Confusion at Walter Reed during active-shooter response

An active-shooter scare Tuesday on the Bethesda, Maryland, campus of Walter Reed National Military Medical Center turned out to be a false alarm. But authorities had thought the threat was very real, despite the Navy saying on Twitter that it was just an "ad hoc drill."

WASHINGTON — Authorities at Walter Reed National Military Medical Center are piecing together what happened during a tense Tuesday afternoon, when a reported active-shooter situation turned out to be a false alarm.

It was an incident that was further complicated over social media, with the Navy at one point claiming the scare to be caused by an “ad hoc drill.”

“The final cause of where the original confusion came from is what’s under investigation,”  said Jeremy Brooks, a spokesman for Naval Support Activity Bethesda. “That’ll take a little bit of time to put together, so we’re clear on what happened, and if there was something that was preventable, to make sure it doesn’t happen again.”

Someone “legitimately thought that there was a situation” and did the right thing in contacting security, Brooks said, “and security did the right thing and responded, because it was not reported as an exercise or a drill.”

In a statement Tuesday evening, the Navy attributed the incident to “the improper use of a mass notification system.”

The Navy said that the Naval Support Activity Bethesda notification system was inadvertently activated while preparing for an upcoming drill, without the words “exercise” or “drill.” People who saw the notification contacted security at the Maryland base, which launched an active shooter response.

For roughly two hours, authorities worked to secure the busy hospital while patients, workers and visitors sheltered in place. The neighboring campus of Stone Ridge School of the Sacred Heart was also put in temporary lockdown, and traffic was halted in both directions of busy Rockville Pike while police conducted a building-by-building search.

“Military drills are definitely planned and prepared,” Brooks said. “And if there had been a drill, then we would have put out a statement saying it was a drill and it would have been advertised as such.”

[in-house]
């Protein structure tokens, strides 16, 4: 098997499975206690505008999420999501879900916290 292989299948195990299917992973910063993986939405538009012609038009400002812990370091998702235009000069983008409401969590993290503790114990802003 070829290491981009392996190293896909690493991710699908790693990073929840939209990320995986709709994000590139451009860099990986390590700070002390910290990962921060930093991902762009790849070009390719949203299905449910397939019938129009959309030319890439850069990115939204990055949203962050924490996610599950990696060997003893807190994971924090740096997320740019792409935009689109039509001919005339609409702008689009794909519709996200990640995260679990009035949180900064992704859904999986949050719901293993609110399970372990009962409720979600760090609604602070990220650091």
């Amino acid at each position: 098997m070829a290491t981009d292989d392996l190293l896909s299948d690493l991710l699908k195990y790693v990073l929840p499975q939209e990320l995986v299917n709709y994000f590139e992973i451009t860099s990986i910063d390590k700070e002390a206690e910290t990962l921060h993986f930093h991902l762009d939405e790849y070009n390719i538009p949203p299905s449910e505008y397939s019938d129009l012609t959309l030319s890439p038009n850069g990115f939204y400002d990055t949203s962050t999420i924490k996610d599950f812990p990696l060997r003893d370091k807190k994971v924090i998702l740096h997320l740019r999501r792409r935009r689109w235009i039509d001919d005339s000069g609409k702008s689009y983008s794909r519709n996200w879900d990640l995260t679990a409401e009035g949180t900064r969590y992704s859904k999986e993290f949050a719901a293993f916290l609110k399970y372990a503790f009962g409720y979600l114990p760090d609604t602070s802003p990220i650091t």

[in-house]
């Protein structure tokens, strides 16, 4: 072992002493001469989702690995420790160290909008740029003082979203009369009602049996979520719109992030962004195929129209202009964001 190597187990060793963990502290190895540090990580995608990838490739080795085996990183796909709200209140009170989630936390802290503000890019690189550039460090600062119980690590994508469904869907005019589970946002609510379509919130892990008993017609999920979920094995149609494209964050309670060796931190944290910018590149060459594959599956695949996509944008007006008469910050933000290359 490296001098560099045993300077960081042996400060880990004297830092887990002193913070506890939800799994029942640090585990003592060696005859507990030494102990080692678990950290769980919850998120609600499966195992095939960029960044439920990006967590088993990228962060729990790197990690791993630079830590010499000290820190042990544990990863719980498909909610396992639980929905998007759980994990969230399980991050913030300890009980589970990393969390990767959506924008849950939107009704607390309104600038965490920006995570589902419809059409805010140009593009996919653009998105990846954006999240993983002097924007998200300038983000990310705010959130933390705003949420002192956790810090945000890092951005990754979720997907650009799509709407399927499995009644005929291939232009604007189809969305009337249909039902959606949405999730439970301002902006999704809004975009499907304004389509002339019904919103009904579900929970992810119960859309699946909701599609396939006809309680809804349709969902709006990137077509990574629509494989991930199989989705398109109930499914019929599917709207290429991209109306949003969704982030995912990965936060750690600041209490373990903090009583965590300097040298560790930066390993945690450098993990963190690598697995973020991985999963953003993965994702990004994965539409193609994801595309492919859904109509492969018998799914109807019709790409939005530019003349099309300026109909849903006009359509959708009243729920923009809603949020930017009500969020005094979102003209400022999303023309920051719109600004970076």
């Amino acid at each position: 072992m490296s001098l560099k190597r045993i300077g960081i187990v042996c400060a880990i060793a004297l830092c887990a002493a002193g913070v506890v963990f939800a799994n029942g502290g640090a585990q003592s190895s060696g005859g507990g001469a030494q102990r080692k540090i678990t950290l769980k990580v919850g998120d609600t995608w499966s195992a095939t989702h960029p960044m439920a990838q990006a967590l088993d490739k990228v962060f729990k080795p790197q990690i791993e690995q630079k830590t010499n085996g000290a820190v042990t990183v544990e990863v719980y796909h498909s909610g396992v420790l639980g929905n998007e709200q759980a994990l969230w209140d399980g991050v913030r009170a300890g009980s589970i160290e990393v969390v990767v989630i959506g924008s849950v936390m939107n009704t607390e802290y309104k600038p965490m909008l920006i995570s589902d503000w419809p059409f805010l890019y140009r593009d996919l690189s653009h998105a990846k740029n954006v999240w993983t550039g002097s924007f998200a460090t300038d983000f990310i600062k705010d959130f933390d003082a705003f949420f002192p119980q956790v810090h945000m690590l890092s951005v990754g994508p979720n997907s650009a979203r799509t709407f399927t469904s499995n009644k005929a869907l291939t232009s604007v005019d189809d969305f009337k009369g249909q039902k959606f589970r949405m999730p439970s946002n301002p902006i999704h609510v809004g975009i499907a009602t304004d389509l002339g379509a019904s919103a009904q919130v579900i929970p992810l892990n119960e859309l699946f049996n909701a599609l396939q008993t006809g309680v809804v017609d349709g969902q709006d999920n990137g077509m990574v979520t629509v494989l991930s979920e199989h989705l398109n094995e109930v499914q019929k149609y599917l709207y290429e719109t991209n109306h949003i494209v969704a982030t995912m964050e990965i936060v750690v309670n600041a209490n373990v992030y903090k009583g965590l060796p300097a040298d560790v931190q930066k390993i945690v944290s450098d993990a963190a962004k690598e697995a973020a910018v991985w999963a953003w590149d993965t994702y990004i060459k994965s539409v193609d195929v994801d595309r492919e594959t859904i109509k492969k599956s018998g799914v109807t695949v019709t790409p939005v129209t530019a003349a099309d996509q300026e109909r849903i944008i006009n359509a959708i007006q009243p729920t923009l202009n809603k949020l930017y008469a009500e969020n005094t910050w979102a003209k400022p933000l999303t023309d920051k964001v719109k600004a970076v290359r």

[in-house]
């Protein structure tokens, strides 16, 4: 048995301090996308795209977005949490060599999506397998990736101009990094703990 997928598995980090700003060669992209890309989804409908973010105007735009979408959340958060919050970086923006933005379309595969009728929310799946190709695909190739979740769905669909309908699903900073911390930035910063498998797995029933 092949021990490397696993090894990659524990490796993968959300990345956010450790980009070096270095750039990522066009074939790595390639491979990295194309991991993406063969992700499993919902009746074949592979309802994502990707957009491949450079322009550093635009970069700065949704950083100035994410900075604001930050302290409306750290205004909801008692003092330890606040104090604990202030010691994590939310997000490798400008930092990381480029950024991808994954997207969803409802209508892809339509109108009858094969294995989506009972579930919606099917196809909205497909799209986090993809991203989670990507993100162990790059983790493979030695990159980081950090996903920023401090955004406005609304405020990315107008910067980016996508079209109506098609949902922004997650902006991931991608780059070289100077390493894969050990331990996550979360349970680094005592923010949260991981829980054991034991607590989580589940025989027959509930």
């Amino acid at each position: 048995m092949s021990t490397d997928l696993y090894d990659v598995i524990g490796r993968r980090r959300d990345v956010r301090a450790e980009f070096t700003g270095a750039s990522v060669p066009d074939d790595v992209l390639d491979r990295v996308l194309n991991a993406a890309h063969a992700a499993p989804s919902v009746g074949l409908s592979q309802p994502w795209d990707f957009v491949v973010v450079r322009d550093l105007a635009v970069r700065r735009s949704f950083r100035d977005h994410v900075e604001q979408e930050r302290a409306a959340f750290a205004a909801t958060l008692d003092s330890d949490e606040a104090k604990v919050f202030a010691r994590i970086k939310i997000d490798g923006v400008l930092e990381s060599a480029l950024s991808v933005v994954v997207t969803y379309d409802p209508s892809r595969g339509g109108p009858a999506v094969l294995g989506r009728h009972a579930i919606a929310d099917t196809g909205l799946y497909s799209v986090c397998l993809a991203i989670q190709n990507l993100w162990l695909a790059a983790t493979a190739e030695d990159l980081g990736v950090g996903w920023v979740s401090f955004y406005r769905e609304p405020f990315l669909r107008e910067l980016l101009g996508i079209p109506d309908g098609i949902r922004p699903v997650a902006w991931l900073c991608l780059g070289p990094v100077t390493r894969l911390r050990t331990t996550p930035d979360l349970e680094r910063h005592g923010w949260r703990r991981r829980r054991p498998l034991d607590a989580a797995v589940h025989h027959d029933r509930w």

The timeline of the incident, much of which played out over social media, indeed reflects confusion among authorities as they worked to secure the busy hospital.

Walter Reed officials issued an alert — via email and text — at around 2 p.m., indicating that there was “an active shooter on the compound.” At 2:58 p.m., the Navy tweeted out that they were “aware of reports of an active shooter” but qualified it with no confirmation. The Pentagon quickly retweeted that.

The Navy later tweeted at 3:25 p.m. that there was in fact no shooter, and that it was an “ad hoc drill by tenant command.” Montgomery County police, however, told WTOP that they had been called as if it were a real incident. (They referred additional questions to NSA Bethesda.)

NSA Bethesda officials, however, indicated at around 4 p.m. that a call had in fact been made to security “with the report of an active shooter situation” in Building 19, which is the site of the Murtha Cancer Center. 

Rep. Dutch Ruppersberger — a Democrat representing Maryland’s 2nd District who was on the grounds at the time of the incident — tweeted out that when he and dozens of others had been moved to a safe room, there was no indication that it wasn’t real.

“People were scared and upset. Drills are important and today was a valuable learning experience for me, but training exercises must be properly communicated,” he wrote.

A nurse at Walter Reed, Mary Lock, said she and other employees remained locked down in a second-floor clinic for an hour after hearing this repeated announcement over a loudspeaker: “Active shooter, this is not a drill!”

Lock, 58, said they have had drills for events like this, so she didn’t panic.

“It is nerve-wracking as all get out,” she told the Associated Press with a laugh as she left work to catch a bus.

Others who claimed they were on the grounds said the incident was not characterized as a drill. …

WTOP’s Max Smith and Dick Uliano and the Associated Press contributed to this report.

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